On April 6, 1979, a suggestion of death was filed as to plaintiffs Roberson and Derringer and on July 6, 1979, a Motion for Appointment and Substitution of Special Administrator was filed on their behalf. On May 9, 1980, a suggestion of death was filed as to named plaintiff Martin Hanks and on July 1, 1980, a Motion for Appointment and Substitution of Special Administrator was filed by one Lara Hardesty on his behalf. At this time there is no named living plaintiff in the lawsuit.


Claims four through nine of plaintiffs' complaint, as set forth in the prayer for relief, paragraphs (c), (d), (e), (f), (g), (h) and (i), requested declaratory relief only. Defendant Four Fountains moved to dismiss claims four through nine on April 7, 1980, asserting that declaratory claims are purely personal and that since all plaintiffs are now deceased, those claims have abated.

Federal Rule of Civil Procedure 25(a) provides that "[i]f a party dies and the claim is not thereby extinguished, the court may order substitution of the proper parties." Fed.R.Civ.P. 25(a). Rule 25(a) is strictly procedural. It does not purport to define which actions shall survive the death of a party.

Whether the death of a party extinguishes a claim for or against him is not a question of procedure. It is a question of substance on which the state law ordinarily governs. In a federal question case, federal law and federal decisions, rather than state law, determine whether the action survives the death of a party, but some cases have held that if federal law is silent it may be appropriate to look to state law.

[footnotes omitted] 7A C. Wright & A. Miller, Federal Practice and Procedure: Civil § 1952, at 642 (1972); 3B J. Moore, Moore's Federal Practice, p. 25.04 (2d Ed. 1980).

Plaintiffs have not cited, nor is this Court aware of any federal statute which provides for survival of a right of action in cases under 28 U.S.C. § 1331 or 42 U.S.C. § 1983 and 28 U.S.C. § 1343(3). "In the absence of Congressional provision for the survival of such cause of action, [the Court] must resort to the common law developed in federal courts." Lauderdale v. Smith, 186 F.Supp. 958, 959 (E.D.Ark.); Barnes Coal Corp. v. Retail Coal Merchants Ass'n., 128 F.2d 645 (4th Cir. 1942).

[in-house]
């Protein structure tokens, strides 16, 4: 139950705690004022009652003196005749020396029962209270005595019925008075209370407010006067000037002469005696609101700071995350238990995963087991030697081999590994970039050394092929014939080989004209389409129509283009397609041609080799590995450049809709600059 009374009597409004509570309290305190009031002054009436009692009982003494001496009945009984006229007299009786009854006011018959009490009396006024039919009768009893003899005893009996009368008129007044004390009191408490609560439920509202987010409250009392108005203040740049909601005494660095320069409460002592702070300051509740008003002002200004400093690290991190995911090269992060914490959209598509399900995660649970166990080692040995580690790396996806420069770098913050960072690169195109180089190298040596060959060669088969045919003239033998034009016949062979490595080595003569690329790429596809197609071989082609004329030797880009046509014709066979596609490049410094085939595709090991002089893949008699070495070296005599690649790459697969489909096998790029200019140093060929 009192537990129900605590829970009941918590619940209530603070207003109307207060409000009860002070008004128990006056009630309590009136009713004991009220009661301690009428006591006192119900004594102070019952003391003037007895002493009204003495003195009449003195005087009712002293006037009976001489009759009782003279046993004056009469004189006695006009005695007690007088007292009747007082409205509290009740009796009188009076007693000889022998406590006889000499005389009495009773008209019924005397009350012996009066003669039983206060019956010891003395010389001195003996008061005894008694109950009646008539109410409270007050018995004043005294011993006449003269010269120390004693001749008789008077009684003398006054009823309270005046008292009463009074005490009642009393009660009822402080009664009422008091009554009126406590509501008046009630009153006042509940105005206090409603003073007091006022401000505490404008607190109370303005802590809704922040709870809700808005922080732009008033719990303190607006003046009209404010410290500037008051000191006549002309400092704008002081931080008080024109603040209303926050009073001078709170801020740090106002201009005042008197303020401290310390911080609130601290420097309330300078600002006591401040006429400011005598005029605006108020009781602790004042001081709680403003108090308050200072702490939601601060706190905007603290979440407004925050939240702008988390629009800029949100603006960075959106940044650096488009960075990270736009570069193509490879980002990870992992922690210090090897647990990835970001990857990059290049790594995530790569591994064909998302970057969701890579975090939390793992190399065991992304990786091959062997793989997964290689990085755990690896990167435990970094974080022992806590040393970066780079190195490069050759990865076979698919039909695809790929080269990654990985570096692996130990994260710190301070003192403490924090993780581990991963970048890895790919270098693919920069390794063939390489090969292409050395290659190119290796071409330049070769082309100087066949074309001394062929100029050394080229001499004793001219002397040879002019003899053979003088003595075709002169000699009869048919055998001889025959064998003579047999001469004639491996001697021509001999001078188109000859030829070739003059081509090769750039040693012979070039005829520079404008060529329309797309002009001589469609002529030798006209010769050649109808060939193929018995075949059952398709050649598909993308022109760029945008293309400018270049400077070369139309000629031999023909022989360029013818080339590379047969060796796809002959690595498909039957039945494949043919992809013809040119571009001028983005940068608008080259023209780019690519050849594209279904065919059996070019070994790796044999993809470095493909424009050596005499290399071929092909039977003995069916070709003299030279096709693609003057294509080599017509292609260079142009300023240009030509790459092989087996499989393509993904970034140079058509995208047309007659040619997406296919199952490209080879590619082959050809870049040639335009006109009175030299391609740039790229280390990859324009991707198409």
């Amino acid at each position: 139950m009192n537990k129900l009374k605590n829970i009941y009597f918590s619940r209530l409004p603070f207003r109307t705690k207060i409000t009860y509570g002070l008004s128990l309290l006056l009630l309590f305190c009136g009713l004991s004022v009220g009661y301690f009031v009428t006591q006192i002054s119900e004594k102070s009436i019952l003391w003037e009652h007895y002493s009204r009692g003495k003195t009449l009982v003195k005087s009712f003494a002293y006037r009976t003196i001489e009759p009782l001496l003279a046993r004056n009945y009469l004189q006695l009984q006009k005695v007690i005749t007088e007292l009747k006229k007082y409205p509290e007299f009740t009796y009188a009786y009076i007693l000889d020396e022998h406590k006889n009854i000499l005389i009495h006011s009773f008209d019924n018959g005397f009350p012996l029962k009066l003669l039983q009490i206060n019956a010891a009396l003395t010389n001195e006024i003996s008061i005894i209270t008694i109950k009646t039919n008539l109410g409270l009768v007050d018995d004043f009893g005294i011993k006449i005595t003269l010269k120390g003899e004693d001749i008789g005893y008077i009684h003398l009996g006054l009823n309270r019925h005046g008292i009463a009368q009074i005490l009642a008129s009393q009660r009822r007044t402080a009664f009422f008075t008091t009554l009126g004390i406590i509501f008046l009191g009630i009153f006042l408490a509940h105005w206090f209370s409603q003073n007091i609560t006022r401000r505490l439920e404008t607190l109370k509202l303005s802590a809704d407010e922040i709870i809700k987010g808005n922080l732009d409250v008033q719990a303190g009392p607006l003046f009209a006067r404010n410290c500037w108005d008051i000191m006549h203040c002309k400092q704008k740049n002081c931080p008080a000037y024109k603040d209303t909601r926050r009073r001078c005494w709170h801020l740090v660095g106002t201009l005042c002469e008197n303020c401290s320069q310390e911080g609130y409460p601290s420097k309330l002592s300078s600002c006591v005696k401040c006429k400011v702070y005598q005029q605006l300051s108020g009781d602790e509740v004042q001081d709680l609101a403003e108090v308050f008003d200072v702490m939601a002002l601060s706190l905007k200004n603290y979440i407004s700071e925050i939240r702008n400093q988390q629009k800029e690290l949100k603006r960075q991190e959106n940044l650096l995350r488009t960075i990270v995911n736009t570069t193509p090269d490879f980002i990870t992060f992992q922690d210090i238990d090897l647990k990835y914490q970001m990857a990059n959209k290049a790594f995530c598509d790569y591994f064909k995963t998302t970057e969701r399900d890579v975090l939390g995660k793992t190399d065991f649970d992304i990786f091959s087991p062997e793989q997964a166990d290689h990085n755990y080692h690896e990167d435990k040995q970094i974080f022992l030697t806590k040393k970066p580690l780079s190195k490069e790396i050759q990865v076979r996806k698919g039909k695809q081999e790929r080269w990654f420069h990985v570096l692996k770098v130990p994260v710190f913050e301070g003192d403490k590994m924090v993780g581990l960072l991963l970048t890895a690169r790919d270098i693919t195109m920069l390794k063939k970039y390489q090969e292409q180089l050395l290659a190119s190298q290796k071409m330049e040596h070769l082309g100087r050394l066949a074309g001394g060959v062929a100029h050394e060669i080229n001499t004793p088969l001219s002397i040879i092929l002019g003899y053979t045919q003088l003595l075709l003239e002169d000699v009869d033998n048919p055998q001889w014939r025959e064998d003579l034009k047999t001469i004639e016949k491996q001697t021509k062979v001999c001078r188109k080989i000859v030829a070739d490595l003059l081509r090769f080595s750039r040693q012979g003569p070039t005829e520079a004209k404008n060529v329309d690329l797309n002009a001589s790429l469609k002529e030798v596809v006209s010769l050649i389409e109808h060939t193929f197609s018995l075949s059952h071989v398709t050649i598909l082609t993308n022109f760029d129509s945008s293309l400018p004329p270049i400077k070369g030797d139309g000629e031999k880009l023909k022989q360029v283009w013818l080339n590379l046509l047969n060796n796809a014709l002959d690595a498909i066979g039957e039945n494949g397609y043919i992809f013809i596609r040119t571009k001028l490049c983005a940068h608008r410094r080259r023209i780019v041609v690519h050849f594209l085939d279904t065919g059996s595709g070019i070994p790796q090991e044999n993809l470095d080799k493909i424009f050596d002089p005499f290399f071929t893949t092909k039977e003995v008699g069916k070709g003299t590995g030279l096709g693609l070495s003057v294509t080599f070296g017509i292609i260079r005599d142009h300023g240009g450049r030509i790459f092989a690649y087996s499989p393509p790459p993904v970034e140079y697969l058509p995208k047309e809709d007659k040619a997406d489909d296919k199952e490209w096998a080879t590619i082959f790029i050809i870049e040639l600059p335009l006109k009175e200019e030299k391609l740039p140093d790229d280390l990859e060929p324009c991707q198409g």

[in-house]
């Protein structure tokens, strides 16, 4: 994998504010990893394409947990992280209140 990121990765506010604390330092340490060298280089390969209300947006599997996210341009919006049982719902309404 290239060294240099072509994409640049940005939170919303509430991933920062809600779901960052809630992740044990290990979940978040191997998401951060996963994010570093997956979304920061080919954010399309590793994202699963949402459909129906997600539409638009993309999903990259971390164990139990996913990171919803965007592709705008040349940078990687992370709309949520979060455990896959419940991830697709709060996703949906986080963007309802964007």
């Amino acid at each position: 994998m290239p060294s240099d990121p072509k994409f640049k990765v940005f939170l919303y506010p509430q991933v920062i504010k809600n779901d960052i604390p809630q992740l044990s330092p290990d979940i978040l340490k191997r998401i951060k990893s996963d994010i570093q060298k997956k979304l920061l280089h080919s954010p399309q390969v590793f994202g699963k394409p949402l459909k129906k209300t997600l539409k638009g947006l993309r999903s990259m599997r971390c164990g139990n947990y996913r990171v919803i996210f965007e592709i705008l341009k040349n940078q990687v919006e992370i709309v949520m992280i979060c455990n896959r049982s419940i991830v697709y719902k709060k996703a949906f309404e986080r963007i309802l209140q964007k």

No federal case relying on federal common law is dispositive of this matter. Nor is a federal case allowing reference to state law on point. In Pritchard v. Smith, 289 F.2d 153 (8th Cir. 1961), it was held that 42 U.S.C. § 1988 authorizes reference to state law not inconsistent with the laws of the United States in determining civil rights actions under 42 U.S.C. § 1983, and that this allowed the court to turn to the state law on survival. However, the action in Pritchard was one for damages only under § 1983 in which the defendant died survived by an estate. In the instant case, defendants do not in this motion contest that the damage claims survive. They seek only to dismiss the claims for declaratory relief. Moreover, the plaintiffs, not defendants, have died here and they are not survived by an estate.

In a situation such as the one presented here, this Court holds that the declaratory relief sought in plaintiffs' complaint does not survive the death of the plaintiffs and defendants' Motion to Dismiss claims four through nine is thereby GRANTED.

As a practical matter, plaintiffs' successors have no interest in obtaining injunctive relief against defendants. No benefit will accrue to successors or the estate of plaintiffs if defendants are compelled by the Court to run the nursing home in a particular way. The successors' interest is evident in a situation where plaintiffs had requested damages that would have become part of the estate. The benefits of declaratory relief could never pass at death here unless the relief requested involved the payment of money, such as back pay.